I've mentioned my coworker, Fawn, on here before. But my actual supervisor is Anne, who's been out sick with bronchitis most of the past 3 weeks (most of the time I've been here). Anne is the one who interviewed me and offered me the internship I have now. She's the one who did the paperwork and technically runs the education program at the park.
Today after our staff meeting, Anne called me "The One with All the Ideas".
I think I do have lots of ideas. Some of them might even be good. But perhaps, rather than ideas, I have a bit of vision. It's really the dream of a little girl who fell in love with those alpine sunflowers who face east to capture the morning sun.
I was one of those lucky few kids. We had a car that we could pile full of stuff and drive out to the mountains every summer. There simply is no feeling like running out into the middle of a wide open mountain valley, surrounded by wildflowers and gurgling rivers, hugged on all sides by rugged sentinels that have stood the test of time.
There really is no finer cathedral in all the world.
In the next 11 months, I need to get my act together. I need take my ideas and put them on paper. When one of the park's permanent staff suggests something, I need to spend a few hours working out that idea. I've decided that I don't need credit for the work or projects, as long as the park benefits, I'll be happy. This is not a battle for the environmentalists. It is a struggle that must be embraced by those of us lucky enough to have a relationship with our wide open spaces.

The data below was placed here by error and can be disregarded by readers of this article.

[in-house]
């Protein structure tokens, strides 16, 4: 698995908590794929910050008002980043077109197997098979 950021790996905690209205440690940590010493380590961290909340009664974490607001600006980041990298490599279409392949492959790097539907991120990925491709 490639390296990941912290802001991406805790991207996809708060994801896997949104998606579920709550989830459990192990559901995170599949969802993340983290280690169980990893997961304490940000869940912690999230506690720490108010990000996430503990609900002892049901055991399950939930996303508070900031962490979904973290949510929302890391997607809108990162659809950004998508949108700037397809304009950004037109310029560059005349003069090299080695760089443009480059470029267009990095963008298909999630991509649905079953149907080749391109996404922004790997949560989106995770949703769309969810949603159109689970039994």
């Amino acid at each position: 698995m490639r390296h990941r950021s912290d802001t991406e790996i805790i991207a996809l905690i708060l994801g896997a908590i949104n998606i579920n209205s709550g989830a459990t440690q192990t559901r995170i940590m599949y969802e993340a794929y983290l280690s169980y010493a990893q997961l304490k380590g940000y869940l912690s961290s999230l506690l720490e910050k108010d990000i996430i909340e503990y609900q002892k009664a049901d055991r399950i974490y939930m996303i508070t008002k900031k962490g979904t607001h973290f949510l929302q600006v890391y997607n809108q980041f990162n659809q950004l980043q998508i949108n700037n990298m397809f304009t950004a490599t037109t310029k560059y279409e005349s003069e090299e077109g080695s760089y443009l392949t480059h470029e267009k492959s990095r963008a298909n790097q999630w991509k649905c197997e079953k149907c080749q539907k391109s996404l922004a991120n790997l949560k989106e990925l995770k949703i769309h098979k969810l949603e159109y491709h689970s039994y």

Today in our staff meeting, Julia (acting East side interp lead) mentioned her excitement over the idea of creating podcasts for the park. Julia is young enough still that she has fresh ideas and isn't hindered by the old-school vision of the NPS that some of our colleagues have. But she's also been around long enough to understand the dubious, often political game-playing, mentality of her bosses.
Tonight, I started on a project that Fawn suggested. In June, we have all of the 4th graders from a local town (about 80 students) coming to the park for a field day of sorts. We are going to create a set of scavenger hunts to get the kids involved in learning about the park and its resources. We are hoping that the kids will get a kick out of finding the details. From there, I'd love to turn these scavenger hunts into a continuation of the Junior Ranger program. This park has a lot of returning families year after year (from what I understand), just like our beloved Rocky Mountain National Park in Colorado. If these families have kids that have gone through the Junior Ranger program in past years, we would like to engage them again in a new activity. I think Fawn's scavenger hunt idea could be adapted for each of the four main road regions (as I see them): Longmire, Paradise, Ohanapecosh*, and Sunrise*. We also have tons of families out here every weekend during the winter specifically for sledding and winter activities at Paradise. But the current Junior Ranger program is geared for summer activities and conditions. I'd like to adapt the U.S. Forest Service's Junior Snow Ranger program for our park, as we have 6-8 months of heavy snow cover every year.
We need to engage, and capture the imagination and spirit, of the kids that come to the park. They are our future supporters. We need to reconnect them with the world around them and the resources that make their lives possible.
Give him a fire in his heart
Give him a light in his eyes
Give him the wild wind for a brother
And the wild Montana skies
-John Denver, Wild Montana Skies
*These areas are only open in the summertime.
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